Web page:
The NVIDIA GeForce GTX 970 Review: Featuring EVGAby Ryan Smith on September 26, 2014 10:00 AM EST
Last week we took a look at NVIDIA’s newest consumer flagship video card, the GeForce GTX 980. Based on the company’s new GM204 GPU, GTX 980 further cemented NVIDIA’s ownership of the performance crown with a combination of performance improvements, new features, and power consumption reductions. Combined with a lower price than the now-dethroned GTX 780 Ti, GTX 980 is an impressive flagship with a mix of attributes that NVIDIA hopes to entice existing 600 and 500 series owners to upgrade to.
Of course even though GTX 980 was cheaper than the outgoing GTX 780 Ti, it is still a flagship card and at $549 is priced accordingly. But as in every GeForce product lineup there is a GeForce x70 right behind it, and for GTX 980 its lower-tier, lower priced counterpart is the GeForce GTX 970. Based on the same GM204 but configured with fewer active SMMs, a slightly lower clock speed, and a lower TDP, GTX 970 fills the gap by providing a lower performance but much lower priced alternative to the flagship GTX 980. In fact at $329 it’s some 40% cheaper than GTX 980, one of the largest discounts for a second-tier GeForce card in recent memory.
For this reason GTX 970 is an interesting card on its own, if not more interesting overall than its bigger sibling. The performance decrease from the reduced clock speeds and fewer SMMs is going to be tangible, but then so is a $220 savings to the pocketbook. With GTX 980 already topping our charts, if GTX 970 can stay relatively close then it would be a very tantalizing value proposition for enthusiast gamers who want to buy in to GM204 at a lower price.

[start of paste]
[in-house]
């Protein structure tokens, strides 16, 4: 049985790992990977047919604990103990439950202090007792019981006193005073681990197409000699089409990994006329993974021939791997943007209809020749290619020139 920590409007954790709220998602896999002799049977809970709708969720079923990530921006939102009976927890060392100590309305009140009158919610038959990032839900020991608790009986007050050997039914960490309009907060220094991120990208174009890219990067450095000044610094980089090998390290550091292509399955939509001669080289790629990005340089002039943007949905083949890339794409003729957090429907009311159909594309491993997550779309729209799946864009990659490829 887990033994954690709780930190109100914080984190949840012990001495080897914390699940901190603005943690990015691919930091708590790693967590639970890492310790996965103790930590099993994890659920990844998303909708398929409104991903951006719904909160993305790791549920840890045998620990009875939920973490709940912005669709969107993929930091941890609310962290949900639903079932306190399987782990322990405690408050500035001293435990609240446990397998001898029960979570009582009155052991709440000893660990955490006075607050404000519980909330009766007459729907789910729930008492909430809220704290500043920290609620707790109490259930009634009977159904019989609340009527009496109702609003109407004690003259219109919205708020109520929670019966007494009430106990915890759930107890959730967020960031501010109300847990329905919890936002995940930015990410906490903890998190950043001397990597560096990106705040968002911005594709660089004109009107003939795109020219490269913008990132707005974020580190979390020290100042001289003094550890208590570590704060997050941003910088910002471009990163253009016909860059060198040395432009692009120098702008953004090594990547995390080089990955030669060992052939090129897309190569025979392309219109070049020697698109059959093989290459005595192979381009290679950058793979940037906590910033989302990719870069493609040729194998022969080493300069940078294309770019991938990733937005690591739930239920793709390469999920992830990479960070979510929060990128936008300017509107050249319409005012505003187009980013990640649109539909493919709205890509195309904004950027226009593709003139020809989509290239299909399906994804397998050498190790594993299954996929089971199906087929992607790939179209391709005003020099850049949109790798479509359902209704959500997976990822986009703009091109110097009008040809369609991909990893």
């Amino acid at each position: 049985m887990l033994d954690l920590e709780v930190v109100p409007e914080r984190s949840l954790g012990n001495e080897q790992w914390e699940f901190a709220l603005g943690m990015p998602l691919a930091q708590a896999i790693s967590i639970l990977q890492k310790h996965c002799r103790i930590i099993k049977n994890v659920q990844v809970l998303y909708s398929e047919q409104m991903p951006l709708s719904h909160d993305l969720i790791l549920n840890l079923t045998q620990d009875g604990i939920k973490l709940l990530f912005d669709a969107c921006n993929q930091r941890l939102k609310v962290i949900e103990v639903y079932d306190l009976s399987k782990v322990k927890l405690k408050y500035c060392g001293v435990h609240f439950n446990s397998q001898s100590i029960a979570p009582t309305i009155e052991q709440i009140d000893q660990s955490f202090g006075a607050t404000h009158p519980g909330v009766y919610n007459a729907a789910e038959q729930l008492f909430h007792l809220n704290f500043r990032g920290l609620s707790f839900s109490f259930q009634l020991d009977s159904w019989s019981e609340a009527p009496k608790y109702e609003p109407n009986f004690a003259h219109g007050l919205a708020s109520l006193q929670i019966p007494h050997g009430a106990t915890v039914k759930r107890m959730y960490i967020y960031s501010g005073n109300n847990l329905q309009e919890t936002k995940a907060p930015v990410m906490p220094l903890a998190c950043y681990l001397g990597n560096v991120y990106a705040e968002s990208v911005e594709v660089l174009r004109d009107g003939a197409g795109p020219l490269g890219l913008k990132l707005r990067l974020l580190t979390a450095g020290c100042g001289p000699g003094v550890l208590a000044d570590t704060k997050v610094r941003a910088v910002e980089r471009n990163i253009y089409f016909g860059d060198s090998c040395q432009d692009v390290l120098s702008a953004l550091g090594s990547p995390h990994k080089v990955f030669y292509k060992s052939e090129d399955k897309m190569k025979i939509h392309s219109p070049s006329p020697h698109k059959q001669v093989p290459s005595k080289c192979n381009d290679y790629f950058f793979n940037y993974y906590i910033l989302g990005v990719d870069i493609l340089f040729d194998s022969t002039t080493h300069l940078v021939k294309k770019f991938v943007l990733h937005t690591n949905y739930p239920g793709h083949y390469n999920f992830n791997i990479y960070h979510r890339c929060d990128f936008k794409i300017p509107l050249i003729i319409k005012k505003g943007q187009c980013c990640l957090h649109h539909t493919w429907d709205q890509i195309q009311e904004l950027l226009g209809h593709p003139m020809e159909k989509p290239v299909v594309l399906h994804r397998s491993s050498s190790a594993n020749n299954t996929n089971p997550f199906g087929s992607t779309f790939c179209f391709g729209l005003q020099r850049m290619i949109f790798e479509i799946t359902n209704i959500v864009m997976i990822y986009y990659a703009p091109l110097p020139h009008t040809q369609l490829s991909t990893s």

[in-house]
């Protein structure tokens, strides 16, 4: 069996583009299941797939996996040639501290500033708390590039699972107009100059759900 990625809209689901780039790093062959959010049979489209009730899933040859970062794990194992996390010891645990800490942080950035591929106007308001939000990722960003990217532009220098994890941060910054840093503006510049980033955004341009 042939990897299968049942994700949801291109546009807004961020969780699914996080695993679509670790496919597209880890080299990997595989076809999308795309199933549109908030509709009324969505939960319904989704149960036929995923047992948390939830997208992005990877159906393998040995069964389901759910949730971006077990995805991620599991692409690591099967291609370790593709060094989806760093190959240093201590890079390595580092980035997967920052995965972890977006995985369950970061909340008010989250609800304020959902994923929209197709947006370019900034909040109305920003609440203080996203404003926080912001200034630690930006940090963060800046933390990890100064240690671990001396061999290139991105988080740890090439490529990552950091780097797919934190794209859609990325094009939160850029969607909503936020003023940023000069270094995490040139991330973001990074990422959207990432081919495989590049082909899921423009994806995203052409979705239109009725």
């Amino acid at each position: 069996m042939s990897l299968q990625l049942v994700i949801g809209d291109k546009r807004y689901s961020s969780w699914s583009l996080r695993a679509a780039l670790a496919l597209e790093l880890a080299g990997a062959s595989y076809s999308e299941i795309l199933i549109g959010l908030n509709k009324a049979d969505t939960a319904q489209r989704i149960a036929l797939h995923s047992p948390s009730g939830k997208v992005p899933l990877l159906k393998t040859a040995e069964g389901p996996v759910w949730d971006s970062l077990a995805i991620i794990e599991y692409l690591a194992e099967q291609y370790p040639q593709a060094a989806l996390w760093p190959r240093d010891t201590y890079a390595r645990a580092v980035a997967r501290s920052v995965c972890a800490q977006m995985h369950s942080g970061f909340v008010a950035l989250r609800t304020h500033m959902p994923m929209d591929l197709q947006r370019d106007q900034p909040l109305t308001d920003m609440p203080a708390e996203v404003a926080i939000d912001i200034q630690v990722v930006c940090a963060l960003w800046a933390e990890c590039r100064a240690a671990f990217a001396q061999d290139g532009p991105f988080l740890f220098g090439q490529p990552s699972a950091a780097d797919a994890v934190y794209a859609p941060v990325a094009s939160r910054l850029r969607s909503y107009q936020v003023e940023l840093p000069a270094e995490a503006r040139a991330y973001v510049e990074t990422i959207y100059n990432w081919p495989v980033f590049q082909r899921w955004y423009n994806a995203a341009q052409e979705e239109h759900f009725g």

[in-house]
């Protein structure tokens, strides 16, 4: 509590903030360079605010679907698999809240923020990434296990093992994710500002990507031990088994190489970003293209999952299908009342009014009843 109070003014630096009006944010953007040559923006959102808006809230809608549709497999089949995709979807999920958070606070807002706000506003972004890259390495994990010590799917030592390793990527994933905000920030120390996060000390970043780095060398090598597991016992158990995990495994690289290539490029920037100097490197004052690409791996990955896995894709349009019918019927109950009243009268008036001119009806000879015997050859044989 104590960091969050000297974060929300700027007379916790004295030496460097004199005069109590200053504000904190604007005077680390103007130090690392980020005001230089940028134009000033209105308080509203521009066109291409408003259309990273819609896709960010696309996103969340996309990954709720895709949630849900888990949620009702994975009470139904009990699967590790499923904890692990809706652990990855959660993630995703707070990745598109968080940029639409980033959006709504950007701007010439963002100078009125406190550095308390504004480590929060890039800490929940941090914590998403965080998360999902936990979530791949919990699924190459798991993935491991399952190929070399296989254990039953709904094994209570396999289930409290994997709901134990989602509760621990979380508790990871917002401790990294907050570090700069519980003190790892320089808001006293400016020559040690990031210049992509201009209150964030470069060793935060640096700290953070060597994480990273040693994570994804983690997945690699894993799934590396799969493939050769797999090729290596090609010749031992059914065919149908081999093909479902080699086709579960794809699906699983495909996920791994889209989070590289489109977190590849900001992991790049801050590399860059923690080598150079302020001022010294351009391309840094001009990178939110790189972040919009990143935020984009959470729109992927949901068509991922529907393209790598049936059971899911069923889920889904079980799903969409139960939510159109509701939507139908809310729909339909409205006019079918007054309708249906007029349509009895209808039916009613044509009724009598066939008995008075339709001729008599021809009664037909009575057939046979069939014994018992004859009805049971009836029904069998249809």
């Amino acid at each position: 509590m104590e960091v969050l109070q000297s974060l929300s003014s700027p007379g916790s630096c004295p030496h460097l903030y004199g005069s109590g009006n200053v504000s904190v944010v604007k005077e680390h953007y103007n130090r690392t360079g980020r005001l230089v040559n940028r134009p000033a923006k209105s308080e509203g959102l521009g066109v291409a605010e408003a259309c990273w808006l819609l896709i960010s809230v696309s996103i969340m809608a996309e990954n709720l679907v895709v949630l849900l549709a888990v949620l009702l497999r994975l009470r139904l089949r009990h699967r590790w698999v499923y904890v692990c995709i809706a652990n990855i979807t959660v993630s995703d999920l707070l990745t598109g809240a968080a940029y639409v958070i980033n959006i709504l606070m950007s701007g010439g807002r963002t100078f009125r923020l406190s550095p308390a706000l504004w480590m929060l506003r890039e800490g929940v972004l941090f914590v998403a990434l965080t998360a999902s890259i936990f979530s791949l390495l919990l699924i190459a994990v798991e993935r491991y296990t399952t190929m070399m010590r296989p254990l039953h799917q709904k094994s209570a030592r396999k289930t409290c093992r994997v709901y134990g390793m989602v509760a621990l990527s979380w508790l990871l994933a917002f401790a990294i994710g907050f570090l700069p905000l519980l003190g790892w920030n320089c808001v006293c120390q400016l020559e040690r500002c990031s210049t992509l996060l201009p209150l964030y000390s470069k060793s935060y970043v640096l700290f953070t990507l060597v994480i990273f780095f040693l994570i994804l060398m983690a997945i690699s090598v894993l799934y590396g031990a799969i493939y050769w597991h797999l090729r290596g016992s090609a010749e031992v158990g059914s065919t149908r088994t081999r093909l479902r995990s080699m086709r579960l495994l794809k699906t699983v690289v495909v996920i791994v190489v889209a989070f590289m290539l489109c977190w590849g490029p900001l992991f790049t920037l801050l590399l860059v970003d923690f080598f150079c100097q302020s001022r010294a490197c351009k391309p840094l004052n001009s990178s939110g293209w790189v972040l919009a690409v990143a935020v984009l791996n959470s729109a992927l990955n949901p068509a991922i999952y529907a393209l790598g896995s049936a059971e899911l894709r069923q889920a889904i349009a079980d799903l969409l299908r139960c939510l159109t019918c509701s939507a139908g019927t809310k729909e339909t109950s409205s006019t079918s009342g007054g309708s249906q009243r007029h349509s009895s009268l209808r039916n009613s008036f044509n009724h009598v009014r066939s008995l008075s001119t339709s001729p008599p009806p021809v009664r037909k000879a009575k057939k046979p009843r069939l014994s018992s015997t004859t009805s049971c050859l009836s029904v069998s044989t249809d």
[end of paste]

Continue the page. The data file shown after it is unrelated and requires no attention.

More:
|NVIDIA GPU Specification Comparison|
|GTX 980||GTX 970 (CorrecteD)||GTX 780||GTX 770|
|Memory Clock||7GHz GDDR5||7GHz GDDR5||6GHz GDDR5||7GHz GDDR5|
|Memory Bus Width||256-bit||256-bit||384-bit||256-bit|
|FP64||1/32 FP32||1/32 FP32||1/24 FP32||1/24 FP32|
|Manufacturing Process||TSMC 28nm||TSMC 28nm||TSMC 28nm||TSMC 28nm|
Compared to GTX 980 and its full-fledged GM204 GPU, GTX 970 takes a harvested GM204 that drops 3 of the SMMs, reducing its final count to 13 SMMs or 1664 CUDA cores. It also sheds part of a ROP/L2 cache partition while retaining the 256-bit memory bus of its bigger sibling, bringing the ROP count down to 56 ROPs and the L2 cache down to 1.75MB, a configuration option new to Maxwell
Along with the reduction in SMMs clock speed is also reduced slightly for GTX 970. It ships at a base clock speed of 1050MHz and a boost clock speed of 1178MHz. This puts the theoretical performance difference between it and the GTX 980 at about 85% of the ROP performance or about 79% of the shading/texturing/geometry performance. Given that the GTX 970 is unlikely to be ROP bound with so many ROPs, the real world performance difference should much more closely track the 79% value, meaning there is still potentially a significant performance delta between the GTX 980 and GTX 970.